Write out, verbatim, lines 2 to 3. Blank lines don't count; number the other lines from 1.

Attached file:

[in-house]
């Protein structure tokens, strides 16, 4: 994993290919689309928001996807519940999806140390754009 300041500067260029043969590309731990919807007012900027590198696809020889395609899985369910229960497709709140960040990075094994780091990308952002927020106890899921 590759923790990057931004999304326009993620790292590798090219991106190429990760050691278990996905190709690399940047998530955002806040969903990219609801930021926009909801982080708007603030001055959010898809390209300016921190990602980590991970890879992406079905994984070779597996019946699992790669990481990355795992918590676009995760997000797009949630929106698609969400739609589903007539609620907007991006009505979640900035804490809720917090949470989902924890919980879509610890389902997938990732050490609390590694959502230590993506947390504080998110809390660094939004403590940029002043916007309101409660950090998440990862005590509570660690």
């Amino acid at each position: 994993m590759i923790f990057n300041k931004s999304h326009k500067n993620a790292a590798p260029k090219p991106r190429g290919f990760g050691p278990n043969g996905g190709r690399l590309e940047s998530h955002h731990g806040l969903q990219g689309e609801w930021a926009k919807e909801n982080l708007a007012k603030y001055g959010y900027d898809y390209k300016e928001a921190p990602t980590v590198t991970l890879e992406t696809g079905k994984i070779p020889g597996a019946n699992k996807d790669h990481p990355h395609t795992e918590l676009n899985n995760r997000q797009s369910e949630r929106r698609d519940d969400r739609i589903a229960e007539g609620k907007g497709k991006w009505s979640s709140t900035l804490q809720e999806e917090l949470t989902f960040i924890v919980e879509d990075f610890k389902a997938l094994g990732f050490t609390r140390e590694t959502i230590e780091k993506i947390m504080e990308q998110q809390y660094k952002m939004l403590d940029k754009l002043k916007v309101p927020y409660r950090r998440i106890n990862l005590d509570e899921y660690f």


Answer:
């Protein structure tokens, strides 16, 4: 994993290919689309928001996807519940999806140390754009 300041500067260029043969590309731990919807007012900027590198696809020889395609899985369910229960497709709140960040990075094994780091990308952002927020106890899921 590759923790990057931004999304326009993620790292590798090219991106190429990760050691278990996905190709690399940047998530955002806040969903990219609801930021926009909801982080708007603030001055959010898809390209300016921190990602980590991970890879992406079905994984070779597996019946699992790669990481990355795992918590676009995760997000797009949630929106698609969400739609589903007539609620907007991006009505979640900035804490809720917090949470989902924890919980879509610890389902997938990732050490609390590694959502230590993506947390504080998110809390660094939004403590940029002043916007309101409660950090998440990862005590509570660690």
């Amino acid at each position: 994993m590759i923790f990057n300041k931004s999304h326009k500067n993620a790292a590798p260029k090219p991106r190429g290919f990760g050691p278990n043969g996905g190709r690399l590309e940047s998530h955002h731990g806040l969903q990219g689309e609801w930021a926009k919807e909801n982080l708007a007012k603030y001055g959010y900027d898809y390209k300016e928001a921190p990602t980590v590198t991970l890879e992406t696809g079905k994984i070779p020889g597996a019946n699992k996807d790669h990481p990355h395609t795992e918590l676009n899985n995760r997000q797009s369910e949630r929106r698609d519940d969400r739609i589903a229960e007539g609620k907007g497709k991006w009505s979640s709140t900035l804490q809720e999806e917090l949470t989902f960040i924890v919980e879509d990075f610890k389902a997938l094994g990732f050490t609390r140390e590694t959502i230590e780091k993506i947390m504080e990308q998110q809390y660094k952002m939004l403590d940029k754009l002043k916007v309101p927020y409660r950090r998440i106890n990862l005590d509570e899921y660690f």